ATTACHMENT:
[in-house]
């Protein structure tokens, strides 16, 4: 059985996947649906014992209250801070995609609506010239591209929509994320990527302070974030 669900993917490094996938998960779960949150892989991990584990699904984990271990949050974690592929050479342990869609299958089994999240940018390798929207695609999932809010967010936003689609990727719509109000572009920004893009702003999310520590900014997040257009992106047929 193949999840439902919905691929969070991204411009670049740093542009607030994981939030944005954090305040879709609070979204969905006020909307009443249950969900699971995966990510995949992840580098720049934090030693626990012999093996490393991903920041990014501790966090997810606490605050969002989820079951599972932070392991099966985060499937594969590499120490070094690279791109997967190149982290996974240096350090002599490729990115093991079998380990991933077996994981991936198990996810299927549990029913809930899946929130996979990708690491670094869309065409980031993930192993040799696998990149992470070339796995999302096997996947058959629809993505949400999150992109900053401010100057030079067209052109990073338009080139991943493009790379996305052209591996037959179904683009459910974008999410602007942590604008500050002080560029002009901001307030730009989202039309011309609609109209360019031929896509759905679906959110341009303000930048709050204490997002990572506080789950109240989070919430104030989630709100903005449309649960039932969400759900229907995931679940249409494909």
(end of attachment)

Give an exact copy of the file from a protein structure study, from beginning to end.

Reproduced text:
[in-house]
């Protein structure tokens, strides 16, 4: 059985996947649906014992209250801070995609609506010239591209929509994320990527302070974030 669900993917490094996938998960779960949150892989991990584990699904984990271990949050974690592929050479342990869609299958089994999240940018390798929207695609999932809010967010936003689609990727719509109000572009920004893009702003999310520590900014997040257009992106047929 193949999840439902919905691929969070991204411009670049740093542009607030994981939030944005954090305040879709609070979204969905006020909307009443249950969900699971995966990510995949992840580098720049934090030693626990012999093996490393991903920041990014501790966090997810606490605050969002989820079951599972932070392991099966985060499937594969590499120490070094690279791109997967190149982290996974240096350090002599490729990115093991079998380990991933077996994981991936198990996810299927549990029913809930899946929130996979990708690491670094869309065409980031993930192993040799696998990149992470070339796995999302096997996947058959629809993505949400999150992109900053401010100057030079067209052109990073338009080139991943493009790379996305052209591996037959179904683009459910974008999410602007942590604008500050002080560029002009901001307030730009989202039309011309609609109209360019031929896509759905679906959110341009303000930048709050204490997002990572506080789950109240989070919430104030989630709100903005449309649960039932969400759900229907995931679940249409494909």